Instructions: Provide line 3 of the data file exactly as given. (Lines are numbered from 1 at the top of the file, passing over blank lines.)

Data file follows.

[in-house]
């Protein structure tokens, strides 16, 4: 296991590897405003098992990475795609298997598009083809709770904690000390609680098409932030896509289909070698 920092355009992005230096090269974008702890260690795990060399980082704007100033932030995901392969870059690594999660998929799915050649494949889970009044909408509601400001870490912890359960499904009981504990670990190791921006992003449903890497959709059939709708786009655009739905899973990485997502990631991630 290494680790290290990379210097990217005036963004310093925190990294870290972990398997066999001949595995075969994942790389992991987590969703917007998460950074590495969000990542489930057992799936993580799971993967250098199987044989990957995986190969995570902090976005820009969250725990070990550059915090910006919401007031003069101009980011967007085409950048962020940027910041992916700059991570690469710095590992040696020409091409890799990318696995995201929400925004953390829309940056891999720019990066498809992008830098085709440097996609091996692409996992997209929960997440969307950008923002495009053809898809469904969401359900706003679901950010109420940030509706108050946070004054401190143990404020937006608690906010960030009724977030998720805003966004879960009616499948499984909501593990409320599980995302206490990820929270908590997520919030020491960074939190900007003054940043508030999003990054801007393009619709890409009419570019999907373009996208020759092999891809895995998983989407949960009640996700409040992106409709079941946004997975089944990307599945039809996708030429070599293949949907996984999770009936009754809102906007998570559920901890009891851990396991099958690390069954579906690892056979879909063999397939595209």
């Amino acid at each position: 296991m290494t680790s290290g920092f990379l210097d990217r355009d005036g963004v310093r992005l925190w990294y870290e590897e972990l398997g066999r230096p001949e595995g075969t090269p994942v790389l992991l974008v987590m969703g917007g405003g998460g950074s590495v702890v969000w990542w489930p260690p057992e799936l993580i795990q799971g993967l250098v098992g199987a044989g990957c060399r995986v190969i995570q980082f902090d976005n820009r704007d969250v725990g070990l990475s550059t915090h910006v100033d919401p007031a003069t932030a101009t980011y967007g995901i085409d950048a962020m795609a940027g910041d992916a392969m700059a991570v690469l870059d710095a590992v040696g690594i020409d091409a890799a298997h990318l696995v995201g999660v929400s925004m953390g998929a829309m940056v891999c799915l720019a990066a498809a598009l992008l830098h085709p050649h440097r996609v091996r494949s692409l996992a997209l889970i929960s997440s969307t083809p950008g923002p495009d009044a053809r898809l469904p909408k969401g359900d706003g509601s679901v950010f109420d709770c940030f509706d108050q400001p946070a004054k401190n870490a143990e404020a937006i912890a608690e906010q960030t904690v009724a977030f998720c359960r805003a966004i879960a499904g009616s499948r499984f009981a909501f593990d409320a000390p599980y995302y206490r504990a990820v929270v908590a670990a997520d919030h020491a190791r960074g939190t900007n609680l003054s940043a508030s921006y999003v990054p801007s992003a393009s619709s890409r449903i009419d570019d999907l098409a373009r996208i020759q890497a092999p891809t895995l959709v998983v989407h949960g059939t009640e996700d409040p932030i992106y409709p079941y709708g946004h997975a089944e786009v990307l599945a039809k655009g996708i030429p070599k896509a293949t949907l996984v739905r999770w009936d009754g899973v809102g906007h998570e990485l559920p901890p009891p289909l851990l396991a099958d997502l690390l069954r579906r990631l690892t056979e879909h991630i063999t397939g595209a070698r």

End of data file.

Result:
């Amino acid at each position: 296991m290494t680790s290290g920092f990379l210097d990217r355009d005036g963004v310093r992005l925190w990294y870290e590897e972990l398997g066999r230096p001949e595995g075969t090269p994942v790389l992991l974008v987590m969703g917007g405003g998460g950074s590495v702890v969000w990542w489930p260690p057992e799936l993580i795990q799971g993967l250098v098992g199987a044989g990957c060399r995986v190969i995570q980082f902090d976005n820009r704007d969250v725990g070990l990475s550059t915090h910006v100033d919401p007031a003069t932030a101009t980011y967007g995901i085409d950048a962020m795609a940027g910041d992916a392969m700059a991570v690469l870059d710095a590992v040696g690594i020409d091409a890799a298997h990318l696995v995201g999660v929400s925004m953390g998929a829309m940056v891999c799915l720019a990066a498809a598009l992008l830098h085709p050649h440097r996609v091996r494949s692409l996992a997209l889970i929960s997440s969307t083809p950008g923002p495009d009044a053809r898809l469904p909408k969401g359900d706003g509601s679901v950010f109420d709770c940030f509706d108050q400001p946070a004054k401190n870490a143990e404020a937006i912890a608690e906010q960030t904690v009724a977030f998720c359960r805003a966004i879960a499904g009616s499948r499984f009981a909501f593990d409320a000390p599980y995302y206490r504990a990820v929270v908590a670990a997520d919030h020491a190791r960074g939190t900007n609680l003054s940043a508030s921006y999003v990054p801007s992003a393009s619709s890409r449903i009419d570019d999907l098409a373009r996208i020759q890497a092999p891809t895995l959709v998983v989407h949960g059939t009640e996700d409040p932030i992106y409709p079941y709708g946004h997975a089944e786009v990307l599945a039809k655009g996708i030429p070599k896509a293949t949907l996984v739905r999770w009936d009754g899973v809102g906007h998570e990485l559920p901890p009891p289909l851990l396991a099958d997502l690390l069954r579906r990631l690892t056979e879909h991630i063999t397939g595209a070698r």